Tory ‘rescue package’ for schools


Published: Monday 13th October 2014 by The News Editor

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New powers to impose tough classroom discipline and immediately sack school leaders at failing state schools would be introduced under Conservative plans to rescue 500 failing English schools, David Cameron has announced.

A crack squad of teachers would also be set up under a Conservative government so the top talent in the profession could be swiftly despatched to classrooms that are not up to scratch, the Prime Minister said.

It comes amid concerns about the time it takes to turn around badly-performing schools and the impact that can have on the education of the 100,000 pupils affected.

Ex perts will be consulted to help develop the “rescue package”, which will be included in the Conservatives’ general election manifesto.

Mr Cameron said: “We want to build a Britain with an education system that helps our children reach their potential and succeed in life.

“That’s why we’re going to rescue 500 schools and help 100,000 children get new opportunities. That’s what our long-term plan means for you – a decent education system and the chance for your child to get on.”

Regional School Commissioners (RSCs) – former headteachers and teaching experts who oversee all free schools and academies – will be given wider powers to immediately intervene in any state school ruled inadequate by watchdog Ofsted.

They will be able to order immediate personnel changes to governing bodies, introduce punishments for bad behaviour and bring in behaviour experts to implement new policies on classroom discipline, school uniform standards and homework.

The Conservatives would also set up a National Teaching Service (NTS), funded centrally, that would be made up of high-quality teachers ready to be sent out to poor performing schools.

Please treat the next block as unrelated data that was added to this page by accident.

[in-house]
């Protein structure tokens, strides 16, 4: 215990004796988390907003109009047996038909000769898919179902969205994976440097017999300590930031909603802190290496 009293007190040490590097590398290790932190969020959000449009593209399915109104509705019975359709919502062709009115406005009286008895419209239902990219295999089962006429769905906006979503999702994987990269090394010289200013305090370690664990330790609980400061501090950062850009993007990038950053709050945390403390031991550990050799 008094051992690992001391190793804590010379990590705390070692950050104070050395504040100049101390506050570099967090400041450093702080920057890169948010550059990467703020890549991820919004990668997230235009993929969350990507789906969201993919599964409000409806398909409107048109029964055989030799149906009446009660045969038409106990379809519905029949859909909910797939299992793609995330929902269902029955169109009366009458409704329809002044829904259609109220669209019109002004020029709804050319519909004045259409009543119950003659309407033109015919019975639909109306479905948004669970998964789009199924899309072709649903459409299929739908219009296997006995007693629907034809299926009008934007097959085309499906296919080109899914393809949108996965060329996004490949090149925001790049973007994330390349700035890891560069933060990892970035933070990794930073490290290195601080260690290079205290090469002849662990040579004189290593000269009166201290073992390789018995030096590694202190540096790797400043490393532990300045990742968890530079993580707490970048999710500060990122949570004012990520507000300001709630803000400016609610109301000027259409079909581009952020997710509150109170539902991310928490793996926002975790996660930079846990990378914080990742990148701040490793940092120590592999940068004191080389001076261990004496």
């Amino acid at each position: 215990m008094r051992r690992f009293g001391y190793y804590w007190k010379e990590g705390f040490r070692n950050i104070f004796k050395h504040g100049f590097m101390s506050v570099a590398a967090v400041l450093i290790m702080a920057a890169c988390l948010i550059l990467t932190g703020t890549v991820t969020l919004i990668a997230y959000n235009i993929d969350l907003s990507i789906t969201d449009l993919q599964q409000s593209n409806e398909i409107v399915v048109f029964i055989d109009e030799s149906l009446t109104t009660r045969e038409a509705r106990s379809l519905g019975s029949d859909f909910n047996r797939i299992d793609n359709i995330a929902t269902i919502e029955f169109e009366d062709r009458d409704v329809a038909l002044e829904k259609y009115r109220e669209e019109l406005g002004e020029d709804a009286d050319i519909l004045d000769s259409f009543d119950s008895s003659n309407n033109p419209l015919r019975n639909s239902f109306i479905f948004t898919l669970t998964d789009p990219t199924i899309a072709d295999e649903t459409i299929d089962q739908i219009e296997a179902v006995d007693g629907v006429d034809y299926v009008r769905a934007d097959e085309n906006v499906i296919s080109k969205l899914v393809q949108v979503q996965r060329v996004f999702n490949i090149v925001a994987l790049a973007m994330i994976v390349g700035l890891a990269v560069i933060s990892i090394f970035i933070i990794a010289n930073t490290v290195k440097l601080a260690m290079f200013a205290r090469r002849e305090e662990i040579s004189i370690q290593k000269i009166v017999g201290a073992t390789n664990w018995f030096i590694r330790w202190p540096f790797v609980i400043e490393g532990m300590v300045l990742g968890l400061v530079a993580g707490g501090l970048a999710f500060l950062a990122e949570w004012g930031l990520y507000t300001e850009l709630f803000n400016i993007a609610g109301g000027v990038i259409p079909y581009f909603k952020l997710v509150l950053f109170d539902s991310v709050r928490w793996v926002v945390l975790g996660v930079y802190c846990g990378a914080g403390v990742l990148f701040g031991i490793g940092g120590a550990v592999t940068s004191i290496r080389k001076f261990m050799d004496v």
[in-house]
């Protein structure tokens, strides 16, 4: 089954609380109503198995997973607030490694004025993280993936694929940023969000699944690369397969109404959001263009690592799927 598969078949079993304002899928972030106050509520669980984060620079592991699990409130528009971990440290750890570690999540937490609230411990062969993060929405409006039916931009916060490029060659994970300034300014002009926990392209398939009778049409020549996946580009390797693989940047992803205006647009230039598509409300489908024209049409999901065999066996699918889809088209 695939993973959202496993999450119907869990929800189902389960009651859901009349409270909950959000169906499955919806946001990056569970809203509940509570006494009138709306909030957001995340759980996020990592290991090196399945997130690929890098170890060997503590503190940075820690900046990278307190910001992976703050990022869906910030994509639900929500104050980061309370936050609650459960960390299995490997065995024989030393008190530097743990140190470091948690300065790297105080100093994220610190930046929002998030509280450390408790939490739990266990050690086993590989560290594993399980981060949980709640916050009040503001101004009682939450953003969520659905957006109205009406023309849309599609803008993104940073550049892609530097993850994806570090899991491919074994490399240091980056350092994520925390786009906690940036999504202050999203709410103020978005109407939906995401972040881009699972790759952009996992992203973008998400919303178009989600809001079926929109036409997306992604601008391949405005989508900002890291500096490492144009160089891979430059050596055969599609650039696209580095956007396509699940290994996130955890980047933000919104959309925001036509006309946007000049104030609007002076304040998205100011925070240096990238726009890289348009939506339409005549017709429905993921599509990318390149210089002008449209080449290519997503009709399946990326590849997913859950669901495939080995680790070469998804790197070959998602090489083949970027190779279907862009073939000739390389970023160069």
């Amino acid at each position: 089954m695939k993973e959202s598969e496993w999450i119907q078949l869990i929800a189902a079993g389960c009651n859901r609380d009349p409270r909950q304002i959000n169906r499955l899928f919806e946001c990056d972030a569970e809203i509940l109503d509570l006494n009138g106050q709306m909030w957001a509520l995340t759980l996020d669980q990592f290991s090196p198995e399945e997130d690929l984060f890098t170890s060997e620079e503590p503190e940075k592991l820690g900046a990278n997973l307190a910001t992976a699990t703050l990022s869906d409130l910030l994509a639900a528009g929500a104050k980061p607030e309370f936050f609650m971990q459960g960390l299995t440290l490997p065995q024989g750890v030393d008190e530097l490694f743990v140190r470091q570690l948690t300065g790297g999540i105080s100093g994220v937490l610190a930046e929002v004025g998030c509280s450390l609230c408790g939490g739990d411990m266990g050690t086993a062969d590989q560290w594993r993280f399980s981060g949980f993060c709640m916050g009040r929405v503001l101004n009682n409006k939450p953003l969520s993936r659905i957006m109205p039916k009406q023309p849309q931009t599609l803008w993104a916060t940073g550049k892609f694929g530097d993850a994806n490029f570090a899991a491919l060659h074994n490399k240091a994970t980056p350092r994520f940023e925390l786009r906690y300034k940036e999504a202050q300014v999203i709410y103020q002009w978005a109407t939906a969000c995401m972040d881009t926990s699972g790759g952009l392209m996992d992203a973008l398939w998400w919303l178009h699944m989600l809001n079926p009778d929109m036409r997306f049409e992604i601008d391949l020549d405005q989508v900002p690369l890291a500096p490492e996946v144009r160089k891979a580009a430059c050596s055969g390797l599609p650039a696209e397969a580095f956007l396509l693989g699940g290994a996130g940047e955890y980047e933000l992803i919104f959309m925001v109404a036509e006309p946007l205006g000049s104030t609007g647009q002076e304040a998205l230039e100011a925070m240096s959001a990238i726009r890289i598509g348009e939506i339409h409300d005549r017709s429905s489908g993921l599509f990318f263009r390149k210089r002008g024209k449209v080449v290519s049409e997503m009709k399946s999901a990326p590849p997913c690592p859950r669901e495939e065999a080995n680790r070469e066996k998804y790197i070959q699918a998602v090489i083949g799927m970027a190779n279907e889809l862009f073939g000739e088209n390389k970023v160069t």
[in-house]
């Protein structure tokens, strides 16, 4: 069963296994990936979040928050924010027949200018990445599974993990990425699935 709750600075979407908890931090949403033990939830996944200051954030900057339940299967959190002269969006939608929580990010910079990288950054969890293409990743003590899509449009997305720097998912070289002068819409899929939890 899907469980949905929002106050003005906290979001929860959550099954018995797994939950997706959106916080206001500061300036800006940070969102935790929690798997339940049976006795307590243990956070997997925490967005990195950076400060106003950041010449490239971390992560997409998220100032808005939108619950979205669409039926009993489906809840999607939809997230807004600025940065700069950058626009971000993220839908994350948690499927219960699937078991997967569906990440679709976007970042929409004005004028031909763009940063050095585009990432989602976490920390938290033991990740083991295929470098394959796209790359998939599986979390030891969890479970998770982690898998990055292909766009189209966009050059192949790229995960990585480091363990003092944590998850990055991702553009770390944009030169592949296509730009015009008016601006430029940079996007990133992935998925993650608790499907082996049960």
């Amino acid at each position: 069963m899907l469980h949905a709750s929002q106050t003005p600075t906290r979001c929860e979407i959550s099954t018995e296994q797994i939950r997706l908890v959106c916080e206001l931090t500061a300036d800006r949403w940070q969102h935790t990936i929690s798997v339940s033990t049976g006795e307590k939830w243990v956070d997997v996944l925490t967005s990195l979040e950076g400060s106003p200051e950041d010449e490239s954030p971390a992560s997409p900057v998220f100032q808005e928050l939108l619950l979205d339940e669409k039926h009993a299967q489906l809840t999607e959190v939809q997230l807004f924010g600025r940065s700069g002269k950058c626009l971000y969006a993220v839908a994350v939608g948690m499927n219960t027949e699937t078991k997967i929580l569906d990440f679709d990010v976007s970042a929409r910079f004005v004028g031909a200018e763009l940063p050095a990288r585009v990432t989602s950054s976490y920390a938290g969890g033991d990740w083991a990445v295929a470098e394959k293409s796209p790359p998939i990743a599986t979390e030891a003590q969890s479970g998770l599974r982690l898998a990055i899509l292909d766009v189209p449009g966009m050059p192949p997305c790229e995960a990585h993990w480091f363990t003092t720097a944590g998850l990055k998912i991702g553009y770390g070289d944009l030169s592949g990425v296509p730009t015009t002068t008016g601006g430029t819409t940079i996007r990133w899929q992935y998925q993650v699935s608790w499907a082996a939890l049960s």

More than 1,000 failing schools have converted to academy status since the Coalition took power but the process takes around 13 months to complete.

The reforms are aimed at ensuring experts can intervene from day one so schools can start to improve as soon as possible.

Education Secretary Nicky Morgan said: “Labour failed an entire generation, breaking our education system so badly that some children couldn’t read or write properly. Our plan for education is clearing up Labour’s mess.

“We have witnessed a revolution in school standards over the past four years, with more young people being taught in good or outstanding schools today than ever before. But there is more to do, and the next phase of the plan must go further and faster in targeting the schools where failure has become ingrained.

“Every child deserves the right to go to a good local school where they learn the skills and experiences they need to succeed in modern Britain. The new early intervention powers and National Teaching Service will ensure every child can truly enjoy that right for the first time.

“We will not tolerate failure, and where we find it we will use tried and trusted interventions to turn things around in the interests of young people everywhere”.

Concerns have been raised about whether Department for Education (DfE) processes for overseeing free schools are working after a number hit the headlines.

The Al-Madinah School in Derby and the Discovery New School in Crawley, West Sussex, were both closed down after damning assessments of how they were being run.

In Birmingham, four separate probes were conducted into the allegations originally sparked by the so-called ”Trojan Horse” letter – now widely believed to be a hoax – that referred to an alleged plot by hardline Muslims to seize control of a number of school governing boards in the city.

Ofsted issued a damning verdict on the running of a number of the city’s schools and declared five failing, placing them into special measures.

Shadow Education Secretary Tristram Hunt said: ” The events in Birmingham have exposed David Cameron’s government’s failure to deliver effective oversight of our schools. This government’s failure has meant school standards suffer.

“I have announced that Labour will introduce new local Directors of School Standards to provide rigorous oversight of all state schools, spotting and acting on problems before it is too late. But ministers have refused to take action throughout the entirety of this Parliament.

” On the issue of teacher quality, the Government has changed the rules to allow unqualified teachers into the classroom. Labour will end this damaging policy, focusing on delivering highly qualified teachers in every classroom.

“Ministers are now trying to play catch-up but the public will see that it is this Government’s damaging schools policy that has failed pupils.”

Published: Monday 13th October 2014 by The News Editor

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